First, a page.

There are 1,440 minutes in a day, and new research findings suggest that you only need one of those minutes to start improving your bone health. As you age, your bones become weaker and the risk of fractures and breaks significantly increases. Breaking a bone in old age can have detrimental effects on your health, including reducing your independence and contributing to other health problems like bed sores or blood clots.
It is estimated that 54 million Americans are living with osteoporosis—a bone disease that occurs when old bone is not replaced quickly enough with new bone, causing small holes to form. This increases the risk of breaks and fractures. It is estimated that one in two women and one in four men over the age of 50 will break a bone as a result of osteoporosis.
Calcium and vitamin D are essential parts of maintaining strong bones, but the latest findings suggest that going for a one-minute run daily can go a long way in supporting healthy bones too.
One-minute daily runs may improve bone health
The findings came from researchers at the University of Leicester, and they revealed that one-minute of high-intensity, weight-bearing physical activity is associated with improved bone health among women.
It is recommended that people partake in a minimum of 150 minutes of physical activity a week, but these guidelines are not specific for improving bone health. The latest findings examined whether or not physical activity relevant to bone health was associated with improved bone health in pre- and post-menopausal women.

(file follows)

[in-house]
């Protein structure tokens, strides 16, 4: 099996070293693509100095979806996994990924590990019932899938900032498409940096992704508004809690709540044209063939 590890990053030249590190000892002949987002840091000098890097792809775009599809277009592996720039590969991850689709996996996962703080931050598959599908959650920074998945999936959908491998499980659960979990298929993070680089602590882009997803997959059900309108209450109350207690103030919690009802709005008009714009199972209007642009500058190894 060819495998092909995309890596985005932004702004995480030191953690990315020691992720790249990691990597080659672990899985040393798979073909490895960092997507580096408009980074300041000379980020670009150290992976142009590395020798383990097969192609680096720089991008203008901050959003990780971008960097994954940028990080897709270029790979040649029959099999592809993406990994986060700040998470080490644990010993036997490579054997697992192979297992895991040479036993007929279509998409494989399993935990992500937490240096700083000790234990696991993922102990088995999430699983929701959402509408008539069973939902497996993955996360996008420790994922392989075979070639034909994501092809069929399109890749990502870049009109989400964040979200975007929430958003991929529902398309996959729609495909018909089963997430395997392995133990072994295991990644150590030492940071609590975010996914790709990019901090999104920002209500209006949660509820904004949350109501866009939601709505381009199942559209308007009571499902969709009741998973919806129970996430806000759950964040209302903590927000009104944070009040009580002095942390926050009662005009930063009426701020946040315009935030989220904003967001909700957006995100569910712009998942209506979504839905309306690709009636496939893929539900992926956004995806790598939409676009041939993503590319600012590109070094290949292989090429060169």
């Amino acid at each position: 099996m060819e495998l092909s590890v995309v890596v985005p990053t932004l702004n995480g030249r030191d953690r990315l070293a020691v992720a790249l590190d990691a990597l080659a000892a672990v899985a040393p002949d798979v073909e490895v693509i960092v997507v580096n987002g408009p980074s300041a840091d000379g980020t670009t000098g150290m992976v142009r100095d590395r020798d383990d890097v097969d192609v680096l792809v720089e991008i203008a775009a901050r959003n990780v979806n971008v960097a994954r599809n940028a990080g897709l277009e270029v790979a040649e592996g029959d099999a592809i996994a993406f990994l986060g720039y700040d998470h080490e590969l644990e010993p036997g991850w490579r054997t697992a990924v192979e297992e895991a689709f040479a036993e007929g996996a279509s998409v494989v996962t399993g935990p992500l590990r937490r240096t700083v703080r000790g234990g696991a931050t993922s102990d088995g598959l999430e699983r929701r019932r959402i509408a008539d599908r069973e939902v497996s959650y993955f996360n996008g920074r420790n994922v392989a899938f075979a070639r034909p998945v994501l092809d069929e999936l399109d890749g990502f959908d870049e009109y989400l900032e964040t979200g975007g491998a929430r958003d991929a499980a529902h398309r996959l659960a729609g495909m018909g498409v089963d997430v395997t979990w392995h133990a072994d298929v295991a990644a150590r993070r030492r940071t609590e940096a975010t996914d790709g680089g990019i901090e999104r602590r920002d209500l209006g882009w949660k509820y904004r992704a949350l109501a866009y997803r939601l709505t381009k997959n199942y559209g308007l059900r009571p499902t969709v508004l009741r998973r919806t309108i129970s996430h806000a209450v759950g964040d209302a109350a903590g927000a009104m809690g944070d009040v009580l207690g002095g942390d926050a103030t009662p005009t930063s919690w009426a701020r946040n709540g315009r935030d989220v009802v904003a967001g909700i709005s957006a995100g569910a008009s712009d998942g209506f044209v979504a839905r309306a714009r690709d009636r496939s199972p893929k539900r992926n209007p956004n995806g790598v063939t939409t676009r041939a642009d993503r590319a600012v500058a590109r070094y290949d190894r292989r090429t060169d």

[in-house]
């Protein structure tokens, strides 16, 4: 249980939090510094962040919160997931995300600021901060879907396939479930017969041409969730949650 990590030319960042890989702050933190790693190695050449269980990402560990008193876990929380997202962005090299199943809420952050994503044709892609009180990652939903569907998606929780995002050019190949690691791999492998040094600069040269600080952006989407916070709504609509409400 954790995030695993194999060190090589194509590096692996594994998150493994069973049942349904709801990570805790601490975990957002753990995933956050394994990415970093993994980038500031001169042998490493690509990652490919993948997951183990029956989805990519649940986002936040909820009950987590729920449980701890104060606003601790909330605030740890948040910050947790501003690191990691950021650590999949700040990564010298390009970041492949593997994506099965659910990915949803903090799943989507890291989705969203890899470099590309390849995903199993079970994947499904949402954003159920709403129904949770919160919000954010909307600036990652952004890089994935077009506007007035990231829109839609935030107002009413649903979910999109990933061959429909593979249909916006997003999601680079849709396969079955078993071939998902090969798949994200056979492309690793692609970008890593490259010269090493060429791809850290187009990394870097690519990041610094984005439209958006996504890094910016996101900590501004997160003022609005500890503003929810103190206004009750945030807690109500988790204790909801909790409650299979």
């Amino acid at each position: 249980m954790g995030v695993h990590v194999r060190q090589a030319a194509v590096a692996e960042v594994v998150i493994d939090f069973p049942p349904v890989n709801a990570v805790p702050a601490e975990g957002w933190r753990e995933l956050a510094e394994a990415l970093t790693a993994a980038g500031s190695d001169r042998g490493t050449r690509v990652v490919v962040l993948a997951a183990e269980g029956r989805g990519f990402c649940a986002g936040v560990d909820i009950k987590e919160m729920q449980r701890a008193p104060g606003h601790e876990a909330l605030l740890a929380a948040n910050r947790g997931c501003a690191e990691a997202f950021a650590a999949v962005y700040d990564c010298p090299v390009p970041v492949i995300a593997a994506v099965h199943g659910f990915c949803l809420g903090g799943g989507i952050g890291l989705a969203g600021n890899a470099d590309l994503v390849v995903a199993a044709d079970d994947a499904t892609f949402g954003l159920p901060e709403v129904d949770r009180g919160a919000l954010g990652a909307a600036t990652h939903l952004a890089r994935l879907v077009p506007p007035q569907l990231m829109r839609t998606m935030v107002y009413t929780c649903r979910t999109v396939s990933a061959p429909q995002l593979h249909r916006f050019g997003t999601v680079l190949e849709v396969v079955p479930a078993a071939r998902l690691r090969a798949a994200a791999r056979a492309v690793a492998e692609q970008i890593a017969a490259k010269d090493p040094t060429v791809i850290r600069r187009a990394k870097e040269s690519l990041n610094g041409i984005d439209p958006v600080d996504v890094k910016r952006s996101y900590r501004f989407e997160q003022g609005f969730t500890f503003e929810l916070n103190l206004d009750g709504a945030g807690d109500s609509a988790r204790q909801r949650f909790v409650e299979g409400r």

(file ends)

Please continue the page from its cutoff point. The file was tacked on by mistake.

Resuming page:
The researchers reviewed data from over 2,500 women and measured their activity levels by having the women wear trackers. Bone health was measured by ultrasound on the women’s heel bones.
It was found that women who partook in 60 to 120 seconds of high-intensity, weight-bearing activity had four percent greater bone health than women who only conducted less than a minute of physical activity. Women who took part in over two minutes of high-intensity, weight-bearing exercise improved their bone healthy by six percent.
Senior author Dr. Victoria Stiles explained, “We don’t yet know whether it’s better to accumulate this small amount of exercise in bits throughout each day or all at once, and also whether a slightly longer bout of exercise on one or two days per week is just as good as one to two minutes a day. But there’s a clear link between this kind of high-intensity, weight-bearing exercise and better bone health in women.”
Dr. Stiles concluded, “We wanted to make every second count in our analysis, because short snippets of high-intensity activity are more beneficial to bone health than longer, continuous periods. We were careful not to ignore short bursts of activity throughout the day.”
The study proves that even a small burst of physical activity is enough to improve bone health, which is an easy option for those of us who don’t have the time to exercise.
Related: Eat these foods for strong bones